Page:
Toff Chav

Fiction - Literary
294 Pages
Reviewed on 10/01/2018
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Author Biography

Miles Hadley was born in Northamptonshire. He attended Campion school, Bugbrooke and studied at the University of Aberdeen and the University of Nottingham Ningbo campus in China. He has also studied at George Brown College, Toronto, Canada.
His first novel, Toff Chav, was part of his project for the Vaughan Park Anglican Retreat centre scholarship residency near Auckland, New Zealand.
The novel was inspired by social disparity in the United Kingdom.

    Book Review

Reviewed by Grant Leishman for Readers' Favorite

Toff Chav by Miles Hadley is a slightly farcical journey through the deep cultural and class divide that is modern day England and, in particular, London. Archie Hodgkin-Smith, with his double-barreled name, is your archetypal young toff, from a long and proud lineage of aristocracy and landowners, well known for their desecration of dead pigs as a rite of passage. From the other end of the economic and cultural scale, we meet Gary, a down and out CHAV. What’s a Chav, you may ask, if you’re not from England? According to Archie’s girlfriend, Polly, CHAV stands for – Council House and Violence. Gary and his fellow Chavs and Hoodies that frequent the council estates of London appear to be a lost generation, railing helplessly and ineffectively against the disparity and unfair life they face on the edge of poverty. Gary, though, still has dreams – albeit dreams he considers can never be achieved. Gary just wants a real life, like the commuters he watches daily as they rush to work on their trains. He wants to make his late Mum proud and save himself, his sister and her baby from a life of helplessness and poverty. When Archie’s money and privileged world comes into contact with Gary and his grimy, poverty-stricken life, sparks are sure to fly.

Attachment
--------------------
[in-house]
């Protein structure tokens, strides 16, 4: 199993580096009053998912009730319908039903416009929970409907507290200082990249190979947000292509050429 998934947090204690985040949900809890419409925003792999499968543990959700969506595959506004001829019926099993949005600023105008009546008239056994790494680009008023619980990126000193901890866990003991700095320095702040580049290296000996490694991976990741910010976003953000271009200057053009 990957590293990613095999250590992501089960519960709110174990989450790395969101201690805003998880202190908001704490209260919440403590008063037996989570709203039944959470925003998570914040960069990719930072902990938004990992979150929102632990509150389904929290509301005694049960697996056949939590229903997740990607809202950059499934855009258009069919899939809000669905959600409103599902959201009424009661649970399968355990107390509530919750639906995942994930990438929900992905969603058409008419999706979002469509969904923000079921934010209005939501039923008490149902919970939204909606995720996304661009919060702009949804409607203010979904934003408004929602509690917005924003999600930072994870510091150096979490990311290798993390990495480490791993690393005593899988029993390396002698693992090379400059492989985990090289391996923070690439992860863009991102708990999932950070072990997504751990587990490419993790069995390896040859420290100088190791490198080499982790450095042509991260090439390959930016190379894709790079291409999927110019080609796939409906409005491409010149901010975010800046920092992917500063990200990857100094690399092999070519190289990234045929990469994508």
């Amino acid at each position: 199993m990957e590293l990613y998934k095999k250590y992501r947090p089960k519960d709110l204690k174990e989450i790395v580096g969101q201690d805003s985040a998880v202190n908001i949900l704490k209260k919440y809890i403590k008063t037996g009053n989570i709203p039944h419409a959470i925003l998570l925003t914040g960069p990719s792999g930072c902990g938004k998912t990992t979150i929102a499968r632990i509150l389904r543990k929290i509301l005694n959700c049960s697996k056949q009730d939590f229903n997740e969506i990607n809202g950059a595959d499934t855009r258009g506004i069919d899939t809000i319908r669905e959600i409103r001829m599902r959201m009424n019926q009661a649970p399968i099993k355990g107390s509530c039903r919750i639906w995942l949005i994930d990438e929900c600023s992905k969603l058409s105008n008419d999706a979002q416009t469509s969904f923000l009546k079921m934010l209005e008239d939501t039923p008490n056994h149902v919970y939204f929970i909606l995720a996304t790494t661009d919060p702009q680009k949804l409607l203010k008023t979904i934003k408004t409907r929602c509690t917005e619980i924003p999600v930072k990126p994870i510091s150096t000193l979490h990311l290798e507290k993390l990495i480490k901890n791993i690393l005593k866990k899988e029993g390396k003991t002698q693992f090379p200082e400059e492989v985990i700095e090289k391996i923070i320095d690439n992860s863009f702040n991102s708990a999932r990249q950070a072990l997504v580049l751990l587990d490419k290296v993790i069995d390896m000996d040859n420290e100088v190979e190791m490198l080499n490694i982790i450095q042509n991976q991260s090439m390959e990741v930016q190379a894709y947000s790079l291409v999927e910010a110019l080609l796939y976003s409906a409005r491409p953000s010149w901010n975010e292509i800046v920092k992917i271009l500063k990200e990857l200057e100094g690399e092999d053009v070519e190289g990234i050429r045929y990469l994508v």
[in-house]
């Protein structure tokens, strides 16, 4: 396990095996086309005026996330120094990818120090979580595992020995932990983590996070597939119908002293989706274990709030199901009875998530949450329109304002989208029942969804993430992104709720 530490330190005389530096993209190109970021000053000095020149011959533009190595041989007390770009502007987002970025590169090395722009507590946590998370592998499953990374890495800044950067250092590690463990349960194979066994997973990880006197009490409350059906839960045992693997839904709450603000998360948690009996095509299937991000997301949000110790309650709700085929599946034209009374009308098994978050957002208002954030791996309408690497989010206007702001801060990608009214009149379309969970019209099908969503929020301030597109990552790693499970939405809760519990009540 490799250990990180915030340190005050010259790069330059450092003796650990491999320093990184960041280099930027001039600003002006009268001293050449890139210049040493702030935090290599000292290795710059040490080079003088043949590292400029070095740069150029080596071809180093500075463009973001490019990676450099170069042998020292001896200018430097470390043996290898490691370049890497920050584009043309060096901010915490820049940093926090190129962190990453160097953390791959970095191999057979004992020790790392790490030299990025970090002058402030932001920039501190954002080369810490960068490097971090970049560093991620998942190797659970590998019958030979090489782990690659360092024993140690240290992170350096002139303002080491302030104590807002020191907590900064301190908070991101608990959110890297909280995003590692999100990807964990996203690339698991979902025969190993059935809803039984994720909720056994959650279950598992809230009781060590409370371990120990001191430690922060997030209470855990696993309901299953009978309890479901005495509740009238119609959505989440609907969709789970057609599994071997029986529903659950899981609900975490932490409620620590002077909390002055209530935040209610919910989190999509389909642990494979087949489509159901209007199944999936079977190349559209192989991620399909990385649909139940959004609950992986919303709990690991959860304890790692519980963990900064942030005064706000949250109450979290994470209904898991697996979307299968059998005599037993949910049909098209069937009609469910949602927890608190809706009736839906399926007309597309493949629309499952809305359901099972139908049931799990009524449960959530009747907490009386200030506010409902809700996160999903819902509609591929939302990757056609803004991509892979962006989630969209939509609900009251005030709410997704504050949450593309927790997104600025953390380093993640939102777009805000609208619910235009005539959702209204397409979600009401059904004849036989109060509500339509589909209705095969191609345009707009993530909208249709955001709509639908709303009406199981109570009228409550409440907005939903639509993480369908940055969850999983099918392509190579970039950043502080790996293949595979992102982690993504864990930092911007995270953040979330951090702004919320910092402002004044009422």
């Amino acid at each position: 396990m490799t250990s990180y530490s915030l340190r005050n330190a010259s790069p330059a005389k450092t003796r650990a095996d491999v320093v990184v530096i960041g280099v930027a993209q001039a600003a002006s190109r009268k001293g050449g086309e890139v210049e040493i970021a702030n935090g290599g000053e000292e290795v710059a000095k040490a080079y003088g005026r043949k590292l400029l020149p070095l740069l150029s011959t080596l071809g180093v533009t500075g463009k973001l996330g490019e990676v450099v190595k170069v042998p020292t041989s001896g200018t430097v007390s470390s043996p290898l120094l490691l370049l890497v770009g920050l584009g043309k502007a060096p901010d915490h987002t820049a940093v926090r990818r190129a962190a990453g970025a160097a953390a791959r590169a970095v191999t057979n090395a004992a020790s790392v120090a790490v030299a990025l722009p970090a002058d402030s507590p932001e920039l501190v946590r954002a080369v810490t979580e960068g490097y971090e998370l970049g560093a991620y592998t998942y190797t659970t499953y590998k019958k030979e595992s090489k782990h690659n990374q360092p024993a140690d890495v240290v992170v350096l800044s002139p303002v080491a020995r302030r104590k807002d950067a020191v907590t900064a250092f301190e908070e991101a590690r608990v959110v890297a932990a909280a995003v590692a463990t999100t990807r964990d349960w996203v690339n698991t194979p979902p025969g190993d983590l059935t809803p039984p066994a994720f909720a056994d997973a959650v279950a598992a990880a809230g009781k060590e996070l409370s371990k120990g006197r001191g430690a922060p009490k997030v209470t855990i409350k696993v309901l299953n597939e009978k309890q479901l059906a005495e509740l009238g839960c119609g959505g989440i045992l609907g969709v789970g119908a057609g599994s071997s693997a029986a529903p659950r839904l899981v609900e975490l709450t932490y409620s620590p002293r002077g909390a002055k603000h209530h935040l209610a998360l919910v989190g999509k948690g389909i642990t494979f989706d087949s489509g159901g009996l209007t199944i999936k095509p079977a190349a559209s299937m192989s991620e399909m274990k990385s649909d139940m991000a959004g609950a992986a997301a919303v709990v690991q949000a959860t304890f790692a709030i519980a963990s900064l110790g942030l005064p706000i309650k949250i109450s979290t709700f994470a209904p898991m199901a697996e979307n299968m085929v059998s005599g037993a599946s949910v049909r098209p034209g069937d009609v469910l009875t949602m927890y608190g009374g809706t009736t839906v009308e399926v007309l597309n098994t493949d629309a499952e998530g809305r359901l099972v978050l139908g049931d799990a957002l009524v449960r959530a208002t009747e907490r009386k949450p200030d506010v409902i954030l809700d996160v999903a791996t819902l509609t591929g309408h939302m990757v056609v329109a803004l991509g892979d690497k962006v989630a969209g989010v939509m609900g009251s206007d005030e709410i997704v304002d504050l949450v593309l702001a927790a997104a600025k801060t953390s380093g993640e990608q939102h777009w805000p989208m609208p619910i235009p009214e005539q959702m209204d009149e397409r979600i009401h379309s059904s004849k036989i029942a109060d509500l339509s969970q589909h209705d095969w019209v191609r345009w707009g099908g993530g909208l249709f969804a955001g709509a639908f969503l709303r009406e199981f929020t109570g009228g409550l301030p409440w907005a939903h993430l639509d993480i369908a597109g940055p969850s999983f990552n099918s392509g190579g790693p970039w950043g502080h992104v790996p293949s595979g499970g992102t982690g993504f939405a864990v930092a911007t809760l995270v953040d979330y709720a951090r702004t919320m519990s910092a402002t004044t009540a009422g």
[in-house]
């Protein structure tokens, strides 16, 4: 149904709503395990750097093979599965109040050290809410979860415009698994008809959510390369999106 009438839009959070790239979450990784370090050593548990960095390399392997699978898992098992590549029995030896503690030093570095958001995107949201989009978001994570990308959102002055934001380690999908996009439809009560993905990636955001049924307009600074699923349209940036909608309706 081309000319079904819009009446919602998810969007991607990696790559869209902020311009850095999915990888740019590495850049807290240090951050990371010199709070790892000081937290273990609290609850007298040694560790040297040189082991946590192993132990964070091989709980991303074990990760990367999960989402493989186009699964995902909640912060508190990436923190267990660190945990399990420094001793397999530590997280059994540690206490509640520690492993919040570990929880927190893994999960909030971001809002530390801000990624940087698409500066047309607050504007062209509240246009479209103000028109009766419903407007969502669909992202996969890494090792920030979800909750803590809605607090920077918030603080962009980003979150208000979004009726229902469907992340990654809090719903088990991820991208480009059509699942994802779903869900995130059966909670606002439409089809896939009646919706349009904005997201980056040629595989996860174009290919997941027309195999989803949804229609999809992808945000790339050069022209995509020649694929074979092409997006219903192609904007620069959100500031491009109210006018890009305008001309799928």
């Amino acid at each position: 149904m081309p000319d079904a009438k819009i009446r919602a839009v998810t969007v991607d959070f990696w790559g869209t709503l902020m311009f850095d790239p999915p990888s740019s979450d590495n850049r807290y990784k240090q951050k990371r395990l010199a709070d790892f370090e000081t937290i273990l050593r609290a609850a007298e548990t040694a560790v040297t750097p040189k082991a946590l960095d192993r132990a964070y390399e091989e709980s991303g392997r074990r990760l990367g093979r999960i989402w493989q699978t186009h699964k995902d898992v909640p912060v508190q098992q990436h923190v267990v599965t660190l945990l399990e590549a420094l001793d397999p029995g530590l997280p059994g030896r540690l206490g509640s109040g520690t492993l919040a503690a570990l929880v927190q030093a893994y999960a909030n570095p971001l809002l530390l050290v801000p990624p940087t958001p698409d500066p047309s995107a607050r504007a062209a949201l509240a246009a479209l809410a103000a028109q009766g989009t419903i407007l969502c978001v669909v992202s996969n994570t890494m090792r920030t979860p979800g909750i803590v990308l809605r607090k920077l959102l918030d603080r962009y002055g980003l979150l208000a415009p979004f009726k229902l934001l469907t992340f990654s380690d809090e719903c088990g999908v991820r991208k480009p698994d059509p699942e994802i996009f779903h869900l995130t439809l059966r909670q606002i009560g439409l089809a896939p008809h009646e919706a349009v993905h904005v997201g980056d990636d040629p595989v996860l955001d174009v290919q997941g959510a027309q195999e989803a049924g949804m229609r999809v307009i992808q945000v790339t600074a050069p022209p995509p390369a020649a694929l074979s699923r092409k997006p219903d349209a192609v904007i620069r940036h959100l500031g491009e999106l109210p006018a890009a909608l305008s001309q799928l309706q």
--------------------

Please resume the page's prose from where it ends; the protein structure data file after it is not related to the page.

Toff Chav is a beautiful social commentary on the mess our society is in today, where the purpose of life it seems is to make money and “to hell with everyone else.” Author Miles Hadley has drawn some extremely caricatured characters, especially with Archie Hodgkin-Smith and his fellow decadent and uncaring toffs. This I am sure was done intentionally if only to highlight the extreme juxtaposition of Archie’s and Gary’s different lives. I particularly loved the “old money” attitudes, as represented by Archie and his friends, and the contempt they showed for the “new (and possibly corrupt) money” of their “friend” Konstantine, the son of a Russian oligarch and supposed money launderer. It was a contempt they buried, in most cases, because despite their gaucheness, Konstantine’s family was incredibly wealthy. Bollard, the weirdo that so beautifully captured Gary’s mind and heart was, in my opinion, the star of the story and his simple belief in unity and humanity was a refreshing touch in an increasingly fractured world as described by the author. This book absolutely captures the essence of the populist leaders of today, their protection of their constituents and their tactics of fear and hatred to divide and conquer. It is a powerful expose of our society today, told with a touch of humour, but also a belief that, given goodwill and understanding, anything is possible. This is a superb book that everyone should read.

Romuald Dzemo

Toff Chav by Miles Hadley is a great literary achievement featuring intelligently imagined and 'ripsnorter' characters with traits that readers can easily identify with. Archie Hodgkin-Smith is a pleasure-seeker who dreams of a career in photography. Then there is Polly Raynard, a compelling character with strong liberal and progressive views, who may alter Archie’s trend of life in powerful ways — or not? Gary Brown’s world is on a downward spiral and he faces new challenges in a council estate in London. He is a chav and life is dealing him harder blows than he can handle. When his world clashes with that of Archie Hodgkin-Smith, a toff with extravagant propensities, what results is a ride that readers will adore.

Miles Hadley creates characters that reflect the social realities in England, ensuring that the class differences are vividly portrayed and deepening the reader’s understanding of toff and chav. The writing is great and will appeal. While Toff Chav features excellent prose, the merits of the novel lie in its apt depiction of the social realities of England and the realism that is injected into the narrative. There is a lot to appreciate in this tale, from the sophisticated characters to the awesome setting, to the intelligent plot. Hadley grabs your attention from the opening pages and manages to keep you focused on the story from one gripping page to the next. Toff Chav is a character-driven novel that is a wild ride, but written with a fine sense of humor. It is an exciting and hugely entertaining read.

K.C. Finn